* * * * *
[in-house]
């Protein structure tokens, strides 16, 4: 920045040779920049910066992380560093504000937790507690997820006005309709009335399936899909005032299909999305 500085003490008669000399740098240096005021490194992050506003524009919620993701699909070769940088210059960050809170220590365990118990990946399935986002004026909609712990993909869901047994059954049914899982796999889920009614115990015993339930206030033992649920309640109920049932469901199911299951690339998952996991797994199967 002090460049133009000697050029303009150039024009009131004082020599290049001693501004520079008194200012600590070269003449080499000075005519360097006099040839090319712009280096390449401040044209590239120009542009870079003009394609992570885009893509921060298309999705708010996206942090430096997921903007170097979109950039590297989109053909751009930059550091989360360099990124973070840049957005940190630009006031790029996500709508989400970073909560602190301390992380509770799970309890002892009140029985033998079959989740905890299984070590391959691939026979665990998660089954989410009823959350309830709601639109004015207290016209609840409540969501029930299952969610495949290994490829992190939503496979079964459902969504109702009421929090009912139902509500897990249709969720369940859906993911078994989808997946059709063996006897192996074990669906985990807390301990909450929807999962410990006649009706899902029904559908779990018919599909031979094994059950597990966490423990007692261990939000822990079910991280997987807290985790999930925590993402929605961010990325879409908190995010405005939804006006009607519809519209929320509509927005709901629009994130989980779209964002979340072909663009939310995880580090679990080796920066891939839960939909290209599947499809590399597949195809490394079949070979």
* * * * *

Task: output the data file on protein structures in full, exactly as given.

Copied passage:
[in-house]
């Protein structure tokens, strides 16, 4: 920045040779920049910066992380560093504000937790507690997820006005309709009335399936899909005032299909999305 500085003490008669000399740098240096005021490194992050506003524009919620993701699909070769940088210059960050809170220590365990118990990946399935986002004026909609712990993909869901047994059954049914899982796999889920009614115990015993339930206030033992649920309640109920049932469901199911299951690339998952996991797994199967 002090460049133009000697050029303009150039024009009131004082020599290049001693501004520079008194200012600590070269003449080499000075005519360097006099040839090319712009280096390449401040044209590239120009542009870079003009394609992570885009893509921060298309999705708010996206942090430096997921903007170097979109950039590297989109053909751009930059550091989360360099990124973070840049957005940190630009006031790029996500709508989400970073909560602190301390992380509770799970309890002892009140029985033998079959989740905890299984070590391959691939026979665990998660089954989410009823959350309830709601639109004015207290016209609840409540969501029930299952969610495949290994490829992190939503496979079964459902969504109702009421929090009912139902509500897990249709969720369940859906993911078994989808997946059709063996006897192996074990669906985990807390301990909450929807999962410990006649009706899902029904559908779990018919599909031979094994059950597990966490423990007692261990939000822990079910991280997987807290985790999930925590993402929605961010990325879409908190995010405005939804006006009607519809519209929320509509927005709901629009994130989980779209964002979340072909663009939310995880580090679990080796920066891939839960939909290209599947499809590399597949195809490394079949070979």